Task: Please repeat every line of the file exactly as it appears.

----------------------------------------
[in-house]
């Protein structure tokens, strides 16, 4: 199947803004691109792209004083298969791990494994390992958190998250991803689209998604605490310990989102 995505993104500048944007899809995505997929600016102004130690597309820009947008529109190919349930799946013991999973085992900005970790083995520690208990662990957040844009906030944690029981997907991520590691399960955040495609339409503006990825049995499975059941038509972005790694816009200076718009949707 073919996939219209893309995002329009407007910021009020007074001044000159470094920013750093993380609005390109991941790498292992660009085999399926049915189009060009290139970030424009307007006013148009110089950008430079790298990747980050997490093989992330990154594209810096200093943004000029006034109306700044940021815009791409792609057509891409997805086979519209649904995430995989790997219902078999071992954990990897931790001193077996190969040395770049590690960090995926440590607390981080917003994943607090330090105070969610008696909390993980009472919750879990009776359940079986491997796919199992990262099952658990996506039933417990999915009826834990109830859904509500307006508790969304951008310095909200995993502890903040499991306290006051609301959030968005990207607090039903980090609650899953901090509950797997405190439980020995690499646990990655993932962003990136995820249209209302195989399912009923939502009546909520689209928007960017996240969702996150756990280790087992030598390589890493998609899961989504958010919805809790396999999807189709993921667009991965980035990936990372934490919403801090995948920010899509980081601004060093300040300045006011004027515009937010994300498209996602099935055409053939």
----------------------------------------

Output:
[in-house]
């Protein structure tokens, strides 16, 4: 199947803004691109792209004083298969791990494994390992958190998250991803689209998604605490310990989102 995505993104500048944007899809995505997929600016102004130690597309820009947008529109190919349930799946013991999973085992900005970790083995520690208990662990957040844009906030944690029981997907991520590691399960955040495609339409503006990825049995499975059941038509972005790694816009200076718009949707 073919996939219209893309995002329009407007910021009020007074001044000159470094920013750093993380609005390109991941790498292992660009085999399926049915189009060009290139970030424009307007006013148009110089950008430079790298990747980050997490093989992330990154594209810096200093943004000029006034109306700044940021815009791409792609057509891409997805086979519209649904995430995989790997219902078999071992954990990897931790001193077996190969040395770049590690960090995926440590607390981080917003994943607090330090105070969610008696909390993980009472919750879990009776359940079986491997796919199992990262099952658990996506039933417990999915009826834990109830859904509500307006508790969304951008310095909200995993502890903040499991306290006051609301959030968005990207607090039903980090609650899953901090509950797997405190439980020995690499646990990655993932962003990136995820249209209302195989399912009923939502009546909520689209928007960017996240969702996150756990280790087992030598390589890493998609899961989504958010919805809790396999999807189709993921667009991965980035990936990372934490919403801090995948920010899509980081601004060093300040300045006011004027515009937010994300498209996602099935055409053939």